WATCH |  Indian cook creates flatbreads shaped like masks to raise awareness about coronavirus:

The flatbread or ‘parotta’ made in the shape of a face mask is a small reminder to follow public health guidelines in the city of Madurai, which is in a part of southern India that is seeing a surge in cases of COVID-19. 0:26

Tokyo confirmed more than 220 new cases Thursday, exceeding its record daily increase from mid-April and prompting concerns of widening infections. Tokyo’s more than 7,000 cases are about one-third of the nation’s total.

Experts on Tokyo’s virus task force said the majority of recent cases were linked to nightclubs, but rising infections from households, workplaces and parties raised concerns the virus is spreading in the wider community.

Serbian police fired tear gas to disperse rock-throwing protesters in the capital as violence erupted for a second day during demonstrations against the president’s handling of the outbreak.

President Aleksandar Vucic backtracked on reinstating a lockdown in Belgrade this week, but demonstrations in front of parliament turned violent, with protesters firing flares and throwing stones while trying to storm the downtown parliament building.

Tokyo confirmed more than 220 new cases Thursday, exceeding its record daily increase from mid-April and prompting concerns of widening infections. (Takashi Aoyama/Getty Images)

A number of people were injured. Critics of the autocratic Vucic say his lifting of the previous lockdown measures contributed to the current surge in cases and was done for political reasons.

The resort island of Bali in Indonesia reopened Thursday after a three-month virus lockdown, allowing local people and stranded foreign tourists to resume public activities before foreign arrivals resume in September.

Beaches and streets on the island emptied in early April except for special patrols to ensure virus-containment protocols were observed. Authorities restricted public activities, closed the airport and shut down shops, restaurants and many other places.

The move comes as infections continue to surge in Indonesia. The nation reported a record of nearly 2,000 new infections in its latest daily update.

Brazilian President Jair Bolsonaro is turning himself into a test case for hydroxychloroquine live before millions as he swallows pills on social media and encourages others to do the same.

Brazilian President Jair Bolsonaro is taking hydroxychloroquine, an unproven anti-malaria drug, to try to cure his coronavirus infection after he tested positive on Tuesday. (Andressa Anholete/Getty Images)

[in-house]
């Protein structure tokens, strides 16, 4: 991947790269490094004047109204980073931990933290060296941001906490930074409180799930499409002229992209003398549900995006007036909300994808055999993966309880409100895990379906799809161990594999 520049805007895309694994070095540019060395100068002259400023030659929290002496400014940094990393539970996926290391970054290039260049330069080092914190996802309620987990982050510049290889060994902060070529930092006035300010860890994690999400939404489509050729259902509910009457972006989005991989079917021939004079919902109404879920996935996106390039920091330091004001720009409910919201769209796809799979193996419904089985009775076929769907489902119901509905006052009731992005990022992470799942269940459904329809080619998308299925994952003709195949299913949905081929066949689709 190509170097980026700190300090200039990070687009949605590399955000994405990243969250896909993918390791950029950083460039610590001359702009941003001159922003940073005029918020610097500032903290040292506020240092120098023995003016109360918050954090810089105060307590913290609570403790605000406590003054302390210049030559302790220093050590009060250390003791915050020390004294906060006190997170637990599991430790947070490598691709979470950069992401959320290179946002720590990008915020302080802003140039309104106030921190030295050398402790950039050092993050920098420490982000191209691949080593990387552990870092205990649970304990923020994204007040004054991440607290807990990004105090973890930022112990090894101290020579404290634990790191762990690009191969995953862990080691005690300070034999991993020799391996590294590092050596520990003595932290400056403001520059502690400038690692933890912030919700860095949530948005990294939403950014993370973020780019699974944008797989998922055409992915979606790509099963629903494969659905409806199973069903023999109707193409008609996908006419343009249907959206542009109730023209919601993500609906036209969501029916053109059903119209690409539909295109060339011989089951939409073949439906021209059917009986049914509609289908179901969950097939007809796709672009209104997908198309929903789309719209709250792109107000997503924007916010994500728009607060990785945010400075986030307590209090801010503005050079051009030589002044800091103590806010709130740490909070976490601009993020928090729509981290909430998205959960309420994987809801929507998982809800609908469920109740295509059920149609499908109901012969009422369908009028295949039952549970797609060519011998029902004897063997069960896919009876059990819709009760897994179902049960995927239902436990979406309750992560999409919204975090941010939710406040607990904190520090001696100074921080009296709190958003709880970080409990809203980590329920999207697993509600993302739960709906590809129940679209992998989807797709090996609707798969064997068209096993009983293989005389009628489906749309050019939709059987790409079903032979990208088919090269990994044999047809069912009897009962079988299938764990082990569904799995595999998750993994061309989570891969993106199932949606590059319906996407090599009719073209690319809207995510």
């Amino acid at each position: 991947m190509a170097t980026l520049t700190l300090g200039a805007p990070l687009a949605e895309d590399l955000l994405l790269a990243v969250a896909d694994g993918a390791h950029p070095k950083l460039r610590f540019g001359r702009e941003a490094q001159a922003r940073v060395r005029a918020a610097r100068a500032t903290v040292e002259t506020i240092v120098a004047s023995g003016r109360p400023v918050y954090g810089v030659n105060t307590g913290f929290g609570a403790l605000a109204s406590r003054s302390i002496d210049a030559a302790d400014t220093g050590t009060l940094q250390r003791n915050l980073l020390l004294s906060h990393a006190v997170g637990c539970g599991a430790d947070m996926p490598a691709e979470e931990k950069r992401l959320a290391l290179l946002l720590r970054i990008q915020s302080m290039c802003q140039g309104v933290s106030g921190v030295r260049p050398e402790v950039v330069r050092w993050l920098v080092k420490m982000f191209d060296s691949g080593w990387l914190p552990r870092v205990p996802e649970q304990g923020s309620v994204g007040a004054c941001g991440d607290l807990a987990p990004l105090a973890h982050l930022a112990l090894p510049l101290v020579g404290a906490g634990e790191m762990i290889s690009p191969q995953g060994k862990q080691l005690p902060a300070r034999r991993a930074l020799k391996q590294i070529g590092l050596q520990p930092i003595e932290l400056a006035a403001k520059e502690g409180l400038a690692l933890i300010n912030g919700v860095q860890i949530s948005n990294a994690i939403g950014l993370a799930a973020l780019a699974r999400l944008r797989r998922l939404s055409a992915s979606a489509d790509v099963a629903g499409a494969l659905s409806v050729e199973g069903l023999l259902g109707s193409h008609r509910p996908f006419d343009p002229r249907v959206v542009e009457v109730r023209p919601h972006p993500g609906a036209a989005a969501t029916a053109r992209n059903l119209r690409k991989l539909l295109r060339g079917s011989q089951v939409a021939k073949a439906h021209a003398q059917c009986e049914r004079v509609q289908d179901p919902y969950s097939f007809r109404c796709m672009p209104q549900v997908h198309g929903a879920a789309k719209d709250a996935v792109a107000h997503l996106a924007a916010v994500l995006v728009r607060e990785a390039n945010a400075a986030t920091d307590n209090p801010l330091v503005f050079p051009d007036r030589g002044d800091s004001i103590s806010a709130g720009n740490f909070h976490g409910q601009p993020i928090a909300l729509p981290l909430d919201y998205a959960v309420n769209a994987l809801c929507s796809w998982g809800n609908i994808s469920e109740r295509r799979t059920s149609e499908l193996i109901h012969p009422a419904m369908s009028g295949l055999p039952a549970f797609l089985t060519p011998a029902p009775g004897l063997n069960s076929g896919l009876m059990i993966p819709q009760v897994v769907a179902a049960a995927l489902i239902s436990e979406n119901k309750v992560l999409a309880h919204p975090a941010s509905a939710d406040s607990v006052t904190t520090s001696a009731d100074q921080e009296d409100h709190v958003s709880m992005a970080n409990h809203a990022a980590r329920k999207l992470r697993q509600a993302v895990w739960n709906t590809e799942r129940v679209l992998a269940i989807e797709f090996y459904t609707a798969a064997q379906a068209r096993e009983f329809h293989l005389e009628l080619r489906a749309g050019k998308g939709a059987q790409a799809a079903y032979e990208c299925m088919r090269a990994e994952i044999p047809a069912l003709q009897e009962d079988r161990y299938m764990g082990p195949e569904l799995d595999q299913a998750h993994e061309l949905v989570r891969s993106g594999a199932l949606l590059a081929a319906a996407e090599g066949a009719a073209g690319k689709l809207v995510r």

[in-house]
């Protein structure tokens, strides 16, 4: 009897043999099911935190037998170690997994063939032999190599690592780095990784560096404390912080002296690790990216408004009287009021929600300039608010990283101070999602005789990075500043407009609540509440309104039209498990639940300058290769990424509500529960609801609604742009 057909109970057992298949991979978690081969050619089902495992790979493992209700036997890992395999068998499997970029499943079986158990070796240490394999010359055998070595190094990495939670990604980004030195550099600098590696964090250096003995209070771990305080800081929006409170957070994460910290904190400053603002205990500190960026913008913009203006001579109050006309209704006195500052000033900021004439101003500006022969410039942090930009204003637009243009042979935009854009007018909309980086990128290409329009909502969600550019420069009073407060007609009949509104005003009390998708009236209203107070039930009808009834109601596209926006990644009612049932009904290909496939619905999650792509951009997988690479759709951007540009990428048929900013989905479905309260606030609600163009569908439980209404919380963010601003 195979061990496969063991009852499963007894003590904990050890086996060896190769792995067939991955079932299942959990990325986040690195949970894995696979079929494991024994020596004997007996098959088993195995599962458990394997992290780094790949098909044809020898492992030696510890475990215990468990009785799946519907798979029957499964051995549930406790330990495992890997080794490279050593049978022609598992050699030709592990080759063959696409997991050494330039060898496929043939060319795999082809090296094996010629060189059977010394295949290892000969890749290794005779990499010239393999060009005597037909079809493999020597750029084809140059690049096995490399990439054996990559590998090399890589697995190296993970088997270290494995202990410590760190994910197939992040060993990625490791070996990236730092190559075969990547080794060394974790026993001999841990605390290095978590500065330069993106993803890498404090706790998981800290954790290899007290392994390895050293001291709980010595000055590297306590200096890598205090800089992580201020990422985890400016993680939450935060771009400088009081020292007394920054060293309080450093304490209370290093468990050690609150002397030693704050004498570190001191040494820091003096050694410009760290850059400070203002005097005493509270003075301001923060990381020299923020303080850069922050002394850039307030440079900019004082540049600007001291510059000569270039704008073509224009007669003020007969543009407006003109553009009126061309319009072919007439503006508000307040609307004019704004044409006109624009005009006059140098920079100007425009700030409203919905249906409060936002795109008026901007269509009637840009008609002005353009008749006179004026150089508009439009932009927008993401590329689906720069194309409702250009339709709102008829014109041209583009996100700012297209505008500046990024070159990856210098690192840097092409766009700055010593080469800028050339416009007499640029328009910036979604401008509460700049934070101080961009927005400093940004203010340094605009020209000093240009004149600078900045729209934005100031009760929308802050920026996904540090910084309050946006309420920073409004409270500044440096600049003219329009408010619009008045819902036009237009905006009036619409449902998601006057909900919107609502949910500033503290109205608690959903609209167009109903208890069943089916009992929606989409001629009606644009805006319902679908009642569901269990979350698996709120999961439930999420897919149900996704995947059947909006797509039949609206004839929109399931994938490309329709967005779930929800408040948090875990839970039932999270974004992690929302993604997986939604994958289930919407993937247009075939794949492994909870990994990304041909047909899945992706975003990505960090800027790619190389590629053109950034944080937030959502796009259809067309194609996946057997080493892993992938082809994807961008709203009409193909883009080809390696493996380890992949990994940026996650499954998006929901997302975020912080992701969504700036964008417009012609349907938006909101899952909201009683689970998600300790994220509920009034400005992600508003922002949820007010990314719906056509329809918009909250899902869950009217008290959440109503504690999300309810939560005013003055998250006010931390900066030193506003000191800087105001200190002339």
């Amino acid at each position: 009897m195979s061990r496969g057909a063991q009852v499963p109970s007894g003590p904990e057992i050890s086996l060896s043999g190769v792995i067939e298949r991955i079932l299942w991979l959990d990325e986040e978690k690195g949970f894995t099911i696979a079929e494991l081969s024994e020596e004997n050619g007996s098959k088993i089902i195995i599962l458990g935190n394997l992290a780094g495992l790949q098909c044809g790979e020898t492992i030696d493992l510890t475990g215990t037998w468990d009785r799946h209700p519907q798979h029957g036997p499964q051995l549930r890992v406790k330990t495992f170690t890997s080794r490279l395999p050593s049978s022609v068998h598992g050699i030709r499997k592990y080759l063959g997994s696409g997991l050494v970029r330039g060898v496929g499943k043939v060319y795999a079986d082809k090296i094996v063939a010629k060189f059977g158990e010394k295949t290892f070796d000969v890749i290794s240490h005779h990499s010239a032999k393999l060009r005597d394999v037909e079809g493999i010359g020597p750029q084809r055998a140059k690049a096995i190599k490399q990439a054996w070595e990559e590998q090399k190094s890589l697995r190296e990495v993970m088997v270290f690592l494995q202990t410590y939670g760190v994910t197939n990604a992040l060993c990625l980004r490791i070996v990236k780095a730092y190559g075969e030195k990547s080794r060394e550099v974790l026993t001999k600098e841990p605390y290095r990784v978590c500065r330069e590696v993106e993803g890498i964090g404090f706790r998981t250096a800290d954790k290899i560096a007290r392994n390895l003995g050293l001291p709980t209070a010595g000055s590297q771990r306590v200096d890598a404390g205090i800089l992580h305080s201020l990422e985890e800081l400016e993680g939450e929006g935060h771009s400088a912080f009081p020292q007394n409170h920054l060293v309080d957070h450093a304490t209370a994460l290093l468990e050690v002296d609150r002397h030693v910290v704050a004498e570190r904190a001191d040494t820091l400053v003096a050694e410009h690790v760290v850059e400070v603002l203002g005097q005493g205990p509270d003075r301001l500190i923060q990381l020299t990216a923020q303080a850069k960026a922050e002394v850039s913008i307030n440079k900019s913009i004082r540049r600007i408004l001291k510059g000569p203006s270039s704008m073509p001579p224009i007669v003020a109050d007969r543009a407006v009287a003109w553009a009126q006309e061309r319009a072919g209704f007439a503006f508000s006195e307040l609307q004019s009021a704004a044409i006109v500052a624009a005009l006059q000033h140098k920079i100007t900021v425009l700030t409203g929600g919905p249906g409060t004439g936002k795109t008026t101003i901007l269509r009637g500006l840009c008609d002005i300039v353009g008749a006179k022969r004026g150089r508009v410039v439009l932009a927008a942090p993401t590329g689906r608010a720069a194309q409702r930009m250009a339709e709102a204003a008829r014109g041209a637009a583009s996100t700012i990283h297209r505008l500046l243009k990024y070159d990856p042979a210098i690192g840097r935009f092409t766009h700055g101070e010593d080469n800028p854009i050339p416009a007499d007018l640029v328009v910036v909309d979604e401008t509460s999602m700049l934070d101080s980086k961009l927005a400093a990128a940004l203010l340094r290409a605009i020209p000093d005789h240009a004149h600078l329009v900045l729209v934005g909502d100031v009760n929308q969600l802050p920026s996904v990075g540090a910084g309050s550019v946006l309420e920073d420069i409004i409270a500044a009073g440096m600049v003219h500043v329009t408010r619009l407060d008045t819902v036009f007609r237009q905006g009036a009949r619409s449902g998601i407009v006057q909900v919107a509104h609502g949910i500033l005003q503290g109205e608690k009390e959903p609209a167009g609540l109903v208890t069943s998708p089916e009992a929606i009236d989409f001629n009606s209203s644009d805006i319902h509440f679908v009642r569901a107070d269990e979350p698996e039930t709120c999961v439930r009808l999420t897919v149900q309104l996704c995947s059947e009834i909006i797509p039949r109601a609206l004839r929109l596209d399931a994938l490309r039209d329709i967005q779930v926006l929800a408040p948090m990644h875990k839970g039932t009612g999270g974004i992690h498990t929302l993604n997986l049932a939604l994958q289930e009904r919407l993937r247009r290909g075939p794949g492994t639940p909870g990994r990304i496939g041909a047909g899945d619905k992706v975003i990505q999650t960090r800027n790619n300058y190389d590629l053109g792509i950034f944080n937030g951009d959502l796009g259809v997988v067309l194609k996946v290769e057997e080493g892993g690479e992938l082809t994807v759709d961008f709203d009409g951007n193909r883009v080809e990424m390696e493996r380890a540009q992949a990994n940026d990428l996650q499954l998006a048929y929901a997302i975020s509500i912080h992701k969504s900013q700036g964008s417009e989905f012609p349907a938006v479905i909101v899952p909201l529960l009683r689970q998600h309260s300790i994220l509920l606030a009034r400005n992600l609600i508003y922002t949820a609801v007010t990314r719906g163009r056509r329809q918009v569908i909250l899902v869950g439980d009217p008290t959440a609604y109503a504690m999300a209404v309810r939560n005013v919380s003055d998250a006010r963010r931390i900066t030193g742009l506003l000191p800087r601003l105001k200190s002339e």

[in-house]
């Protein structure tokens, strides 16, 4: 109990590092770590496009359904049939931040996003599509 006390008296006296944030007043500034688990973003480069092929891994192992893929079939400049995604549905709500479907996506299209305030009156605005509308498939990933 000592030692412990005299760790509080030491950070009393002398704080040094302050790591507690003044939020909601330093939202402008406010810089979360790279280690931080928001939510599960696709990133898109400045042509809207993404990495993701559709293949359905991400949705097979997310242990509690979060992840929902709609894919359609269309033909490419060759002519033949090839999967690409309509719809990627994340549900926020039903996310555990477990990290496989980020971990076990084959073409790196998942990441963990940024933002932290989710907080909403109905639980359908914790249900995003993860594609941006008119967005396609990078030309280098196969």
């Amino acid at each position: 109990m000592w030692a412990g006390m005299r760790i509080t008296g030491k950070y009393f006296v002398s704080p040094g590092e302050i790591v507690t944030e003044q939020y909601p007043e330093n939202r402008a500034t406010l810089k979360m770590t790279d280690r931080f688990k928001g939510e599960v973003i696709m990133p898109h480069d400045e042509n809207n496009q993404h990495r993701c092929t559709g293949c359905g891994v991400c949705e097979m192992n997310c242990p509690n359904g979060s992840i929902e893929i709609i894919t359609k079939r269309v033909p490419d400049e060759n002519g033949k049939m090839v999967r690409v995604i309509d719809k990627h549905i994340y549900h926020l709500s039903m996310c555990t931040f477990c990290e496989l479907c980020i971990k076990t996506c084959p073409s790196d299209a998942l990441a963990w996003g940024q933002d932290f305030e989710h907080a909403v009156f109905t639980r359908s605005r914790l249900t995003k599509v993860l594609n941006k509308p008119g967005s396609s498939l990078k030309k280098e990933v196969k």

Bolsonaro said this week that he tested positive for the virus but already felt better thanks to the unproven anti-malaria drug. Hours later, he shared a video of himself gulping down what he said was his third dose.

He was again extolling the drug’s benefits on Facebook and claimed that his political opponents were rooting against it.

A string of studies in the United Kingdom and the U.S., as well as by WHO have found chloroquine and hydroxychloroquine ineffective against COVID-19 and sometimes deadly because of their adverse side effects on the heart. Several studies were cancelled early because of adverse effects.

The COVID-19 pandemic in Africa is reaching “full speed,” the Africa Centres for Disease Control and Prevention chief said Thursday, while an official said a province in South Africa is preparing 1.5 million graves.

Just a day after confirmed coronavirus cases across the continent surpassed the half-million milestone, the total was over 522,000 and climbing, with more than 12,000 deaths. With testing levels low, the real numbers are unknown.

South Africa has the most confirmed cases with over 224,000, and for the first time Gauteng province — home to Johannesburg and the capital Pretoria — has the country’s most cases with over 75,000, or 33 per cent.

Mounds of soil where graves are dug at the Honingnestkrans cemetery, in Pretoria, for victims of COVID-19. The Honingnestkrans cemetery is one of the burial sites in the Gauteng Province of South Africa being prepared for the burial of COVID-19 fatalities. (Wikus De Wet/AFP/Getty Images)

Provincial official Bandile Masuku, a medical doctor, startled South Africans when he told reporters Wednesday that Gauteng is preparing over 1.5 million graves.

“It’s a reality that we need to deal with,” he said, and it’s the public’s responsibility “to make sure that we don’t get there.”

Modelling has shown that South Africa will have nowhere close to that many deaths in the months ahead. Several models forecast between 40,000 and 80,000 by the end of the year.